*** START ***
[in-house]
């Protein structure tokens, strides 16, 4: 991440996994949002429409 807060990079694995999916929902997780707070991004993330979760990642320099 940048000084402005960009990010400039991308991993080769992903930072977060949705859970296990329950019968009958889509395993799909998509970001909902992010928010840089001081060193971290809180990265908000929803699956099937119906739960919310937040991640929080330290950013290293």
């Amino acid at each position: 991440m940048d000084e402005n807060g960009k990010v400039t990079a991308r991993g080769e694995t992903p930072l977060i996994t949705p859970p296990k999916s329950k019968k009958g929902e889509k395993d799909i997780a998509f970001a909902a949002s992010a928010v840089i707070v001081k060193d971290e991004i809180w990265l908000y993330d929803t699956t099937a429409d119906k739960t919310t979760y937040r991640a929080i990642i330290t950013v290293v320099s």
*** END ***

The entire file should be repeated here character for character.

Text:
[in-house]
């Protein structure tokens, strides 16, 4: 991440996994949002429409 807060990079694995999916929902997780707070991004993330979760990642320099 940048000084402005960009990010400039991308991993080769992903930072977060949705859970296990329950019968009958889509395993799909998509970001909902992010928010840089001081060193971290809180990265908000929803699956099937119906739960919310937040991640929080330290950013290293």
């Amino acid at each position: 991440m940048d000084e402005n807060g960009k990010v400039t990079a991308r991993g080769e694995t992903p930072l977060i996994t949705p859970p296990k999916s329950k019968k009958g929902e889509k395993d799909i997780a998509f970001a909902a949002s992010a928010v840089i707070v001081k060193d971290e991004i809180w990265l908000y993330d929803t699956t099937a429409d119906k739960t919310t979760y937040r991640a929080i990642i330290t950013v290293v320099s």